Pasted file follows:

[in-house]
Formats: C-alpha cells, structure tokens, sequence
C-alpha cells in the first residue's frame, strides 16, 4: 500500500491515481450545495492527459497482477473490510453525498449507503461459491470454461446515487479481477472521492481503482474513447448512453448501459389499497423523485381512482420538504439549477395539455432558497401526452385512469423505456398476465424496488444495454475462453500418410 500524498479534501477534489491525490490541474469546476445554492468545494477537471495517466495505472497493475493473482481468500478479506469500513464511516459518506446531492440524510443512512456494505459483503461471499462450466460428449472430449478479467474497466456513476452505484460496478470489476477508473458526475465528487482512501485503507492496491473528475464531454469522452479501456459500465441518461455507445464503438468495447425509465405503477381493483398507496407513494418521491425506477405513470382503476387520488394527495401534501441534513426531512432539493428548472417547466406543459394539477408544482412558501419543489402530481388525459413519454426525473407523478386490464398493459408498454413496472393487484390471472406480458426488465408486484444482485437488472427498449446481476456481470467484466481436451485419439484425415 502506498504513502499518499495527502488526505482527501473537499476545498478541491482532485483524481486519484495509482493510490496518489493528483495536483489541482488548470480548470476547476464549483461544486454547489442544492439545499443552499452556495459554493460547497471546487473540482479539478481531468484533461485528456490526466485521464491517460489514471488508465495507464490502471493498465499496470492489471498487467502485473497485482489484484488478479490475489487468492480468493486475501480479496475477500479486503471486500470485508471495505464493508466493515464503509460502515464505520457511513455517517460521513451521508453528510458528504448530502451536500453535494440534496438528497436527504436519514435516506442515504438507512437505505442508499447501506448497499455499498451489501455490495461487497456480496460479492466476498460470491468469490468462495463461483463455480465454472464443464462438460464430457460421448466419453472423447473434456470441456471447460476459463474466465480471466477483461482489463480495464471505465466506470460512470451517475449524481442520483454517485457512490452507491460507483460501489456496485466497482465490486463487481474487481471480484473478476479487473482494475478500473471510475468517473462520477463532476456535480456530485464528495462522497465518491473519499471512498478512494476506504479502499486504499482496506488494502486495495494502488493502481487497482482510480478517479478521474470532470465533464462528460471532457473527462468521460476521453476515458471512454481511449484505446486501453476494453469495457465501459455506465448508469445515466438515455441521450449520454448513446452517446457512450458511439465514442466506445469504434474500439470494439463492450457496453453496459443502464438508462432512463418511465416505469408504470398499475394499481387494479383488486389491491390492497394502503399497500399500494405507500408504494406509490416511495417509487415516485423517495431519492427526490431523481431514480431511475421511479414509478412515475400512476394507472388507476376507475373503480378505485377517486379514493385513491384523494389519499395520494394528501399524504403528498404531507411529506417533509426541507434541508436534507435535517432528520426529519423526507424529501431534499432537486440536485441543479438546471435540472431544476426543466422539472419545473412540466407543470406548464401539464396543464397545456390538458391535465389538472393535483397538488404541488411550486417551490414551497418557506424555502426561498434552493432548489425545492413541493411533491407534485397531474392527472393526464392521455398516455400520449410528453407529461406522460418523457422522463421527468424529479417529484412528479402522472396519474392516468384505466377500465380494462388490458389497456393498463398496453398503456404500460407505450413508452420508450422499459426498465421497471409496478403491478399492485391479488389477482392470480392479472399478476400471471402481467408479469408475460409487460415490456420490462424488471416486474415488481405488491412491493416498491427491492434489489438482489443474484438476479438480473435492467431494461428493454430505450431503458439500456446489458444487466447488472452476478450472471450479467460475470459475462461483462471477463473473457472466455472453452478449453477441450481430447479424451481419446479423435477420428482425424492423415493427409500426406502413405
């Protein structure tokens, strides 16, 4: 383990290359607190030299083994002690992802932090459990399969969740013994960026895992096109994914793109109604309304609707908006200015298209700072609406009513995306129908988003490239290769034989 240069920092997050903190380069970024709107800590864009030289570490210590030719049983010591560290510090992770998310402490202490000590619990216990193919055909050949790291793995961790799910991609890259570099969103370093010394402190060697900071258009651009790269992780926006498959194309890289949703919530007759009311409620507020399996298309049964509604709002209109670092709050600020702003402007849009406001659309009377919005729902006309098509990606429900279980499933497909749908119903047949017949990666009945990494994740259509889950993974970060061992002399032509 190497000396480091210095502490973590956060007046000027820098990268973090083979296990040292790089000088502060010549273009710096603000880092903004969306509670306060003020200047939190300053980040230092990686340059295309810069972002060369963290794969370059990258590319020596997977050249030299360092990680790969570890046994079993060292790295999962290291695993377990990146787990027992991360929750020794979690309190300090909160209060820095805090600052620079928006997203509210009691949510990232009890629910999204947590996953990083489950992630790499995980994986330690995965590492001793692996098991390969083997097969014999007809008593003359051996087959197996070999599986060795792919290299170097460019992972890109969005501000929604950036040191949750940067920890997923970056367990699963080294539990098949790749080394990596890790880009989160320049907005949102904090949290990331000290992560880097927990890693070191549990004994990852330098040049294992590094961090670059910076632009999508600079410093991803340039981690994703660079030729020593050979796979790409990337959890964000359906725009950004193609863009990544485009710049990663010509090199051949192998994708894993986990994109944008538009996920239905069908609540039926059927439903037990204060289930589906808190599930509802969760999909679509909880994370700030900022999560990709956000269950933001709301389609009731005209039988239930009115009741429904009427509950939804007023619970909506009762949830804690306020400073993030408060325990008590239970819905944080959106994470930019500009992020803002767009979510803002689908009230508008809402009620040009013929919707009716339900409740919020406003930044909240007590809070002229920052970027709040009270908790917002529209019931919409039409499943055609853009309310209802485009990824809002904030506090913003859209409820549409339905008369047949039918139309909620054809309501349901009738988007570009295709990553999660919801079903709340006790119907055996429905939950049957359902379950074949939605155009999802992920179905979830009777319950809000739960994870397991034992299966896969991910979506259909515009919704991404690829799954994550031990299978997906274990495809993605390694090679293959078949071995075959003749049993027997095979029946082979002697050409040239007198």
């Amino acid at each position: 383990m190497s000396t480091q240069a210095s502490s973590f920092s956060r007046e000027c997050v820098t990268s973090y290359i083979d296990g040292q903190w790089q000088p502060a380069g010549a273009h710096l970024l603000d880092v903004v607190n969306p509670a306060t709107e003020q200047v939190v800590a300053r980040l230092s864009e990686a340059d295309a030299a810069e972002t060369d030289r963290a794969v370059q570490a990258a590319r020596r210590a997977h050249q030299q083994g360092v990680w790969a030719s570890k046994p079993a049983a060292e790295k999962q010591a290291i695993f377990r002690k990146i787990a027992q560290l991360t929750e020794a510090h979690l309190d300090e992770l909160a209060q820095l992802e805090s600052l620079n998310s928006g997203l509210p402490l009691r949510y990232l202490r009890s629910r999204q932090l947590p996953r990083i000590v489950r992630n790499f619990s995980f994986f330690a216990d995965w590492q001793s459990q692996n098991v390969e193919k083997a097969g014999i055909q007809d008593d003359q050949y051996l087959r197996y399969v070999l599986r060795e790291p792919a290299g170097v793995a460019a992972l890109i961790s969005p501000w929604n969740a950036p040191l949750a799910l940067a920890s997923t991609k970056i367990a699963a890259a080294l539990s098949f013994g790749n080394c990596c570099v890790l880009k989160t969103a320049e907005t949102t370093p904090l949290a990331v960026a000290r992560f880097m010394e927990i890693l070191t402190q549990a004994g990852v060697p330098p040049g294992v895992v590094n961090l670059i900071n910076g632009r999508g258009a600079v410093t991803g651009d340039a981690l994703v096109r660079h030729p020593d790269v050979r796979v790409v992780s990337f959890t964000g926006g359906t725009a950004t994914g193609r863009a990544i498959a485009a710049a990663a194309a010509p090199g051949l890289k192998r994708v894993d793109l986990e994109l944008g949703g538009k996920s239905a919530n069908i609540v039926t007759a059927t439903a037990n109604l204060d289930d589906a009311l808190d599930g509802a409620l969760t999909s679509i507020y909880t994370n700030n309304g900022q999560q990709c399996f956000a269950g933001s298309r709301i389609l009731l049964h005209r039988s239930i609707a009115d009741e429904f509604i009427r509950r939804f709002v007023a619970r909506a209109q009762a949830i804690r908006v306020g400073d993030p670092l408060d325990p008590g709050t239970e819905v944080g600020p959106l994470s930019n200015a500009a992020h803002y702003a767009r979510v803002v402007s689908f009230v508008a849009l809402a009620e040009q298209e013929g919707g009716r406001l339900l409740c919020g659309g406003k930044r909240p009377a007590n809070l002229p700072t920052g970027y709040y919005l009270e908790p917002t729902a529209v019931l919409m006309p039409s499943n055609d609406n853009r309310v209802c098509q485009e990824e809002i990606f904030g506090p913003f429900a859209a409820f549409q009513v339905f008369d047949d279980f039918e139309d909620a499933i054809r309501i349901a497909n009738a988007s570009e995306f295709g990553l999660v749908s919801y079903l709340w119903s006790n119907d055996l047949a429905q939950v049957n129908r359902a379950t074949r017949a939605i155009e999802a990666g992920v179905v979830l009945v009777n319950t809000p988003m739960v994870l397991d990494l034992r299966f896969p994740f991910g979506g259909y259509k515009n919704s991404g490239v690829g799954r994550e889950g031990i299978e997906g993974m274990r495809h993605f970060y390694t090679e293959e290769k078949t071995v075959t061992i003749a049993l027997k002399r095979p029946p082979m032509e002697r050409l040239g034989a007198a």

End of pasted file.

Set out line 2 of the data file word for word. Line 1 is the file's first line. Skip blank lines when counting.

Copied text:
Formats: C-alpha cells, structure tokens, sequence